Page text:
The VH26 germline gene occupies two different loci, due to gene duplication, and is one of the most frequently expressed human immunoglobulin VH genes. This report identifies the alleles of each VH26 locus and describes distinct patterns of VH26 polymorphism in three ethnic groups. Oligonucleotide probes targeting VH26 were used in sequence-specific RFLP analysis of DNA from 72 Caucasians, 52 Asians, 35 American Blacks, and members of six families. The A locus, on a 7.0-kb TaqI band, was detected in 89% of Caucasians, 75% of Asians, and 26% of Blacks (chi2 = P < 0.0005). The B locus, detected on a 5.0-kb band in nearly all subjects, was found to have additional alleles occurring at 6.8 kb in 10% of Asians and 3% of Blacks (chi2 = 7.8, P < 0.02) and at 3.7 kb in 1.4% of Caucasians, 21% of Asians, and (9% of Blacks (chi2 = 13.8, P < 0.001). In Asians, only, the 3.7-kb hybridization band represented a multiple-duplication unit containing three or four gene copies. Duplications of other VH26 alleles, and mull alleles of the B locus, were also seen. An exact VH26 sequence was cloned from the 5.0-kb allele and likely exists in the 7.0- and 6.8-kb alleles. A novel sequence cloned from the 3.7-kb allele differed from VH26 by nine nucleotides and appears to have evolved by gene conversion in CDR2. The total diploid gene dose of the A and B loci ranged from one to as many as six copies of VH26-containing genes, and from zero to as many as six to eight copies of the 3.7-kb allele. We conclude that ethnic differences in polymorphism exist at both VH26 loci. These differences could influence VH26 expression because they involve variations in gene copy number and coding region sequence.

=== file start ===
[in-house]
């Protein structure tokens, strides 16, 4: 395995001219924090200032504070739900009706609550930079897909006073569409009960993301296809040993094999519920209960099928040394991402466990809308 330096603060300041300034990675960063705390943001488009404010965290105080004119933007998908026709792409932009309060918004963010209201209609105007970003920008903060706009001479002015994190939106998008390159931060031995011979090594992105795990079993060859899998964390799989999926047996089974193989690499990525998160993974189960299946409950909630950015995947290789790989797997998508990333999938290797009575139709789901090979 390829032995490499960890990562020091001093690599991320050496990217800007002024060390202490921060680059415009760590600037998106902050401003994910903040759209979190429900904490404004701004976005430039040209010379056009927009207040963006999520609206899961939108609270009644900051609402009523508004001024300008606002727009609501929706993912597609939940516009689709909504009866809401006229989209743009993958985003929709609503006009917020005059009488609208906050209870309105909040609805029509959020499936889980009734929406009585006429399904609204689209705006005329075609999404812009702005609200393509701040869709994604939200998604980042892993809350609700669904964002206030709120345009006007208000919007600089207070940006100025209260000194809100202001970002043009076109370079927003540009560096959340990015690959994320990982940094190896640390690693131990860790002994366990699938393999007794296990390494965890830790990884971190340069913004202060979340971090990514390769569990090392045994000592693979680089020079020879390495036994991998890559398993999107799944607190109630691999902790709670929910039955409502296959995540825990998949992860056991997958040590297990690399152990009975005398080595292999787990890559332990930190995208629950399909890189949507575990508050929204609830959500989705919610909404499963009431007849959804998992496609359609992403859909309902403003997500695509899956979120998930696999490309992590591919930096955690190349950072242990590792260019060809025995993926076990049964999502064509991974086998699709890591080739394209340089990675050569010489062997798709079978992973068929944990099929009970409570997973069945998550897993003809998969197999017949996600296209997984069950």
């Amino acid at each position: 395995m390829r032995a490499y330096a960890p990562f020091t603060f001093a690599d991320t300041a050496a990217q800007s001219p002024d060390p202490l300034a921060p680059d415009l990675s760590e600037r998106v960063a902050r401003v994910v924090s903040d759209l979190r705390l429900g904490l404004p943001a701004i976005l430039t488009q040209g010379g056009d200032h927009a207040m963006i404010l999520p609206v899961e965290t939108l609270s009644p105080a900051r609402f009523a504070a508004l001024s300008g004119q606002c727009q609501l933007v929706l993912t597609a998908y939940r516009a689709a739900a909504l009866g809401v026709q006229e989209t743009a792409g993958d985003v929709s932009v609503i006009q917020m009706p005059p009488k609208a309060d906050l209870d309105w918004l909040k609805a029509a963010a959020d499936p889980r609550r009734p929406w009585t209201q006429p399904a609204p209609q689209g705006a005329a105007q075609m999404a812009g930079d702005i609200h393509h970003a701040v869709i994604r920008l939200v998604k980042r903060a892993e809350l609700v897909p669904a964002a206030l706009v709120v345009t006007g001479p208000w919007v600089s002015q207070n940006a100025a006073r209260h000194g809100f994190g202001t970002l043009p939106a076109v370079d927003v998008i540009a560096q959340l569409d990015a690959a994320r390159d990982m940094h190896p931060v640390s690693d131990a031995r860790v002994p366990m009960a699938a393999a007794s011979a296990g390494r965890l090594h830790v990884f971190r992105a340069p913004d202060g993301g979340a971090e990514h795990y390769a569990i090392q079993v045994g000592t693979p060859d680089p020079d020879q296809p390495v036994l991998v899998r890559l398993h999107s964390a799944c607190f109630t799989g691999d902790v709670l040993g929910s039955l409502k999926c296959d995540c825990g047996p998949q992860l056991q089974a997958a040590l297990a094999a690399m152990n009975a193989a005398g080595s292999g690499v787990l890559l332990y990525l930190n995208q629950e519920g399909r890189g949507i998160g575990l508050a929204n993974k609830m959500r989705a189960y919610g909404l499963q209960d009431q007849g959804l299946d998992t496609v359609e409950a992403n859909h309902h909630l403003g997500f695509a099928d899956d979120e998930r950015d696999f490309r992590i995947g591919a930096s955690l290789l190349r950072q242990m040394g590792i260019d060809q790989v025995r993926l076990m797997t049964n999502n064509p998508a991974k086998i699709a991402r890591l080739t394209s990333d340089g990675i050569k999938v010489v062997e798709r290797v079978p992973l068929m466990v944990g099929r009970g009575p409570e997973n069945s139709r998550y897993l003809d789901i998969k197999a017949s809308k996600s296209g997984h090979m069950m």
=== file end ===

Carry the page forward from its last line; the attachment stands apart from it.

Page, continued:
Mendeley saves you time finding and organizing research
Choose a citation style from the tabs below